Not exactly the response I expected, but I figured Craig may have been getting in a workout. I made my way over to the nearby pavilion and sat down at a picnic table.

A minute later I heard someone yell my name from the woods. Craig Evans stepped from a freshly cut trail in work gloves. His two kids followed him. We shook hands and he introduced me again to his kids. A minute later Cliff Duhon emerged, obviously from also working on the trail. I had a feeling I had walked right into the middle of their business venture.

We spent a few minutes talking about offseason fat (mine) and the race that Craig was preparing for (The Bone Island half ironman in January). After catching up and getting to know Cliff we settled into a conversation about what they’re up to.

These guys have big plans that could change the face of endurance events across the world: The Breakthrough Endurance race series. We spent the afternoon talking about their plans, why they’re doing it, and what athletes can expect.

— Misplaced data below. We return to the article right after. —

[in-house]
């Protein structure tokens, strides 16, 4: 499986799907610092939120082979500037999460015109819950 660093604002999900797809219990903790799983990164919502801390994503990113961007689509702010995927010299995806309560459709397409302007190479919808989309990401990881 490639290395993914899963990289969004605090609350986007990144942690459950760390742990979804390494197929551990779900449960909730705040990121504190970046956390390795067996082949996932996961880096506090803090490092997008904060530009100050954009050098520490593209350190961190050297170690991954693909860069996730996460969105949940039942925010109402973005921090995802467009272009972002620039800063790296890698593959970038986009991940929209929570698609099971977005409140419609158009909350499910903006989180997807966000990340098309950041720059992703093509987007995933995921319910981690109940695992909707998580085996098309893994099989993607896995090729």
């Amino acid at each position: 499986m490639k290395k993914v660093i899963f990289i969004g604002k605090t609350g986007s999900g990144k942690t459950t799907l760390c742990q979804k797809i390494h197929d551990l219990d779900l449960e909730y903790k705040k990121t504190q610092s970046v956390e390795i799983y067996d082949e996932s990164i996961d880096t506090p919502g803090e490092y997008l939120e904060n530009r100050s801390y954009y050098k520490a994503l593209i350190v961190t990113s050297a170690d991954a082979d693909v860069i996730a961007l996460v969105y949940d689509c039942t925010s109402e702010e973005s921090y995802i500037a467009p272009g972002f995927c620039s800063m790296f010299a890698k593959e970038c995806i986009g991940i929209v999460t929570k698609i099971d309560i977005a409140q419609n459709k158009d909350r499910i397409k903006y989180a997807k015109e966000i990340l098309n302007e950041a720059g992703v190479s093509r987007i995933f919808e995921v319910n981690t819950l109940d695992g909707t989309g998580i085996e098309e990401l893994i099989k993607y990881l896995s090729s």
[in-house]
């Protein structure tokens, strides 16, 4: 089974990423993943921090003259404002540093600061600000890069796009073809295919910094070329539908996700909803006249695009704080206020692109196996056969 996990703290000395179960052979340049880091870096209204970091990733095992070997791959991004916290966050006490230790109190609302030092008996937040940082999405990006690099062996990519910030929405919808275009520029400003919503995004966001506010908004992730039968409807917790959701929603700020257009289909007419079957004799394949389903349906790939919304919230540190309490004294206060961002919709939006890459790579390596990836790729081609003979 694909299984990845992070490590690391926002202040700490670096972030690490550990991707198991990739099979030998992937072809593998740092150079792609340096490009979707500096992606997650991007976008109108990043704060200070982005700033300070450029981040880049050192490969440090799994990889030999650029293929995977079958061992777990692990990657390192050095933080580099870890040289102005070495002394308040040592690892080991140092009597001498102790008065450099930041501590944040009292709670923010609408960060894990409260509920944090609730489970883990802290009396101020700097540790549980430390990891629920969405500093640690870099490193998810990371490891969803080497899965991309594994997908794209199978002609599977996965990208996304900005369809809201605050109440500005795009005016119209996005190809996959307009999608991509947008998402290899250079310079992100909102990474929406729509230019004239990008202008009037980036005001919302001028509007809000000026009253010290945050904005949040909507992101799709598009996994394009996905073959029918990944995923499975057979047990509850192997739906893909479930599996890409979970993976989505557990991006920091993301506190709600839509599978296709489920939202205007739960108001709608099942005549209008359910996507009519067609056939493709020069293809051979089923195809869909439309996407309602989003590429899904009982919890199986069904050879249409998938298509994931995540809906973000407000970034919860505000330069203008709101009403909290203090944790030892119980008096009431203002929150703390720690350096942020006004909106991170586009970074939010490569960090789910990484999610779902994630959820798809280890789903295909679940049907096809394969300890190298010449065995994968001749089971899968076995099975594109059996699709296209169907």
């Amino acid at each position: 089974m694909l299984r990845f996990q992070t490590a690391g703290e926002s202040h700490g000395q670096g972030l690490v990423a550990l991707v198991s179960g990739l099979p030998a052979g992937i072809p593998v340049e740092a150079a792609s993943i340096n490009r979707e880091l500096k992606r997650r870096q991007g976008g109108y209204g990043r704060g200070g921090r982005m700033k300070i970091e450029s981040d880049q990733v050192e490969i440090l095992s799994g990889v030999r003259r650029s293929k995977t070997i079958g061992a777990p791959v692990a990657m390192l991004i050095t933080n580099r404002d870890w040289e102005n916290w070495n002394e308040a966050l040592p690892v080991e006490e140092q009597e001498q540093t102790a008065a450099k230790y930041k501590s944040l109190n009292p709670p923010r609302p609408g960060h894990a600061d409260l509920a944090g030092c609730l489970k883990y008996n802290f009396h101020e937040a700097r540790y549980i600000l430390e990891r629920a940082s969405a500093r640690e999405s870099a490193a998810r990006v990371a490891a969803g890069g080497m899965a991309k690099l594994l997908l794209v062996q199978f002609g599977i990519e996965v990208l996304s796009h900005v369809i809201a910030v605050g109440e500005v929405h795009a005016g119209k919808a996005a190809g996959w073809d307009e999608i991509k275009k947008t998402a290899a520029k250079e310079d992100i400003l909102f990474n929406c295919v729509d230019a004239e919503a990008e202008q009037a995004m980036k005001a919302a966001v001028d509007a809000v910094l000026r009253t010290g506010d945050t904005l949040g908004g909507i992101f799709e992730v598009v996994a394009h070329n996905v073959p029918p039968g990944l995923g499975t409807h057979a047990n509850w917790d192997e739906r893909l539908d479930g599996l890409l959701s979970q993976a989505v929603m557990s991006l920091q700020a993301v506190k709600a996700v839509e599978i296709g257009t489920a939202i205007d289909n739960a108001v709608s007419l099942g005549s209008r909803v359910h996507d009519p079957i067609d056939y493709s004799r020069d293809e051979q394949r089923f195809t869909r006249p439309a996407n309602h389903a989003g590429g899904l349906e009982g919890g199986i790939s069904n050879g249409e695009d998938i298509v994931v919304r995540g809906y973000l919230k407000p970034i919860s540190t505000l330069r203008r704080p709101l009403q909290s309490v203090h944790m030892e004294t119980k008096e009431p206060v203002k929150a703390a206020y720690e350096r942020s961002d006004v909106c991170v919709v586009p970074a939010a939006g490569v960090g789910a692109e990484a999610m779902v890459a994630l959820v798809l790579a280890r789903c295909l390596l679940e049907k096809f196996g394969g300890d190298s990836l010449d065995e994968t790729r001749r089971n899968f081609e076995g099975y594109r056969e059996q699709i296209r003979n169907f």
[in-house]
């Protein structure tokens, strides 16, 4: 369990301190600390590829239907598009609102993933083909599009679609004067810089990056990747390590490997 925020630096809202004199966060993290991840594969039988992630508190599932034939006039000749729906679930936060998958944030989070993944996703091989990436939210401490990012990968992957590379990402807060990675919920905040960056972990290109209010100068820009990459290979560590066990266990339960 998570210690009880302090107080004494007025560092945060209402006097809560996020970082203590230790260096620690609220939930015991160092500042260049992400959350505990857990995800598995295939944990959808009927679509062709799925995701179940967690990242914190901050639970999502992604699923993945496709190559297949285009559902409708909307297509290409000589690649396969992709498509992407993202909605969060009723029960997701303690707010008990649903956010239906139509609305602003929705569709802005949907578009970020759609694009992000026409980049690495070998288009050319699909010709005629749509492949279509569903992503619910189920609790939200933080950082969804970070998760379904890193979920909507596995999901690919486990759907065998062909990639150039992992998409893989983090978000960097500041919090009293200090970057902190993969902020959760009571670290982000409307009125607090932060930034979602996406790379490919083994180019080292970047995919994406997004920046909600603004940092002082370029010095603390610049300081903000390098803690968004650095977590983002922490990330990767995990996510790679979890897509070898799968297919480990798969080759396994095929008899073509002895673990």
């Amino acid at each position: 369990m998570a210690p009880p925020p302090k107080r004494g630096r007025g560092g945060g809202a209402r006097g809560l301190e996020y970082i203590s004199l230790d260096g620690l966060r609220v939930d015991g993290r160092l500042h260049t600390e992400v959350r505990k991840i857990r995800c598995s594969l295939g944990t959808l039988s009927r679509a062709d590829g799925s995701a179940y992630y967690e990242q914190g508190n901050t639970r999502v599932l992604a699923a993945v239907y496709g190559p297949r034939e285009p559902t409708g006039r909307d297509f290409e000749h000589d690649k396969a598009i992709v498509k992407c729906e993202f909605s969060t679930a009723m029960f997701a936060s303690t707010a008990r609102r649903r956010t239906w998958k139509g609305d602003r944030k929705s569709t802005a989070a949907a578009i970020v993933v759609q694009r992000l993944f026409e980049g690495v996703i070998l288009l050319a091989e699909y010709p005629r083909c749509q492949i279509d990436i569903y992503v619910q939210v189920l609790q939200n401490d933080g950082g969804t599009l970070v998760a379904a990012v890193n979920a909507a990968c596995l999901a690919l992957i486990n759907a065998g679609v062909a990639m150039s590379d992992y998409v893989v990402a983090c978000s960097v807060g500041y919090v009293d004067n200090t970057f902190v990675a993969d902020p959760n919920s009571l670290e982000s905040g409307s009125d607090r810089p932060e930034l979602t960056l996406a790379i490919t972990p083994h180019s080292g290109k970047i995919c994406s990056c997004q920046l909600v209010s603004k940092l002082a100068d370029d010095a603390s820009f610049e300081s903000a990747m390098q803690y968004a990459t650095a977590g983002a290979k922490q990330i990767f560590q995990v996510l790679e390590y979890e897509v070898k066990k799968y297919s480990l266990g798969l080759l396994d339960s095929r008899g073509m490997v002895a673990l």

Chad: Why another race series?

Craig: We saw a need for more of a festival atmosphere in the endurance racing community, particularly with the off-road crowd. If you want to do off-road triathlon it’s going to be Xterra. Nothing wrong with Xterra; they put on great events. But there are other needs not being met with just one race series. As a dad I’m always looking for races that are family friendly. Something that provides great races for the athletes and is a blast for my family to be a part of. That’s one of our goals with BE.”

To read the rest of this article follow this link over to